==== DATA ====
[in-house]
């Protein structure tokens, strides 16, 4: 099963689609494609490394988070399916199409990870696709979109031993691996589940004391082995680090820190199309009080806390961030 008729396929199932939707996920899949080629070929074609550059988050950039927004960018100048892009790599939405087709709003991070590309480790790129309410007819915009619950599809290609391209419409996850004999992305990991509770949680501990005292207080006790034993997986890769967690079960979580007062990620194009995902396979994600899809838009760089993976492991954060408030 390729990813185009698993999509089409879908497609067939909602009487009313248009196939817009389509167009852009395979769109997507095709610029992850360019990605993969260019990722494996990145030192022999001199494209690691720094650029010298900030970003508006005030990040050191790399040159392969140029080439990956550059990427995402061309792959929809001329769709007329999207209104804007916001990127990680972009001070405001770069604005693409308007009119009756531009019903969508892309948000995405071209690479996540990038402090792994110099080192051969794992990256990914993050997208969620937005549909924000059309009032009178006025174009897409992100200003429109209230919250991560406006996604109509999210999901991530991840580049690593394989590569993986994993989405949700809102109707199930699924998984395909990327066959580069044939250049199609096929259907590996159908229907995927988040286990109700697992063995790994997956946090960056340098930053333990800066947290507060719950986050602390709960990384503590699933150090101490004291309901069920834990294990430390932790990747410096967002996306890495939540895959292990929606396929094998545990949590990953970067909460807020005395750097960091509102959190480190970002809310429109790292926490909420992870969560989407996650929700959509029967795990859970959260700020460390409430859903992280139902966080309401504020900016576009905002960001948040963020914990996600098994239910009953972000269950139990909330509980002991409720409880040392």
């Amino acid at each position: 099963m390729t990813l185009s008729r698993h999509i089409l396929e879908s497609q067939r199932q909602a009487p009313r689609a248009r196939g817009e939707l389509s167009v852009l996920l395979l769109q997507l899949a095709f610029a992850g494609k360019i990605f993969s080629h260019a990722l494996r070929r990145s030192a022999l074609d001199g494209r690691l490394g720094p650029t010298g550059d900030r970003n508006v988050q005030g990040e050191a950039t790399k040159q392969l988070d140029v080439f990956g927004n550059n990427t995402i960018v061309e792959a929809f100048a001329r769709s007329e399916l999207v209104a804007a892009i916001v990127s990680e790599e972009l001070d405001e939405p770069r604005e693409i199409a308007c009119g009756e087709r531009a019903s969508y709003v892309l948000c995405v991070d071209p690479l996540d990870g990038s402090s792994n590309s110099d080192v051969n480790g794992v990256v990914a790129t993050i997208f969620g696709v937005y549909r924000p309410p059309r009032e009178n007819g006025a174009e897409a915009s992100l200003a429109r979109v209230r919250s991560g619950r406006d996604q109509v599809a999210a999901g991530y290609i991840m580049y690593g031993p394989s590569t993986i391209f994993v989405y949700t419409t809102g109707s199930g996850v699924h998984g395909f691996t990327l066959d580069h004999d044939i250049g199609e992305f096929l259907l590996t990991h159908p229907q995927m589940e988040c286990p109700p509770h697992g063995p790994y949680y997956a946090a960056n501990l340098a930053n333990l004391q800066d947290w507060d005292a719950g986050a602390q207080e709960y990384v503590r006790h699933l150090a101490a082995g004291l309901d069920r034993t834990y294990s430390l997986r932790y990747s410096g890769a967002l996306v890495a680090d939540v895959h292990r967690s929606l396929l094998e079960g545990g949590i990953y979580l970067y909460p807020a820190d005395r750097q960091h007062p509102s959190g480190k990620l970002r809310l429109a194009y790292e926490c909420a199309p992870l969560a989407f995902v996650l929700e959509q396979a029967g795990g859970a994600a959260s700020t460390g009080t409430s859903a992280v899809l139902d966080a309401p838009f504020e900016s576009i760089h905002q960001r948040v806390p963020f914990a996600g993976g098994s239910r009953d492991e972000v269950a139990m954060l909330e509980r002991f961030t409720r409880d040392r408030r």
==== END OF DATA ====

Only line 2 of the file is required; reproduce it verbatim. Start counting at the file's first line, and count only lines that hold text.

């Protein structure tokens, strides 16, 4: 099963689609494609490394988070399916199409990870696709979109031993691996589940004391082995680090820190199309009080806390961030 008729396929199932939707996920899949080629070929074609550059988050950039927004960018100048892009790599939405087709709003991070590309480790790129309410007819915009619950599809290609391209419409996850004999992305990991509770949680501990005292207080006790034993997986890769967690079960979580007062990620194009995902396979994600899809838009760089993976492991954060408030 390729990813185009698993999509089409879908497609067939909602009487009313248009196939817009389509167009852009395979769109997507095709610029992850360019990605993969260019990722494996990145030192022999001199494209690691720094650029010298900030970003508006005030990040050191790399040159392969140029080439990956550059990427995402061309792959929809001329769709007329999207209104804007916001990127990680972009001070405001770069604005693409308007009119009756531009019903969508892309948000995405071209690479996540990038402090792994110099080192051969794992990256990914993050997208969620937005549909924000059309009032009178006025174009897409992100200003429109209230919250991560406006996604109509999210999901991530991840580049690593394989590569993986994993989405949700809102109707199930699924998984395909990327066959580069044939250049199609096929259907590996159908229907995927988040286990109700697992063995790994997956946090960056340098930053333990800066947290507060719950986050602390709960990384503590699933150090101490004291309901069920834990294990430390932790990747410096967002996306890495939540895959292990929606396929094998545990949590990953970067909460807020005395750097960091509102959190480190970002809310429109790292926490909420992870969560989407996650929700959509029967795990859970959260700020460390409430859903992280139902966080309401504020900016576009905002960001948040963020914990996600098994239910009953972000269950139990909330509980002991409720409880040392």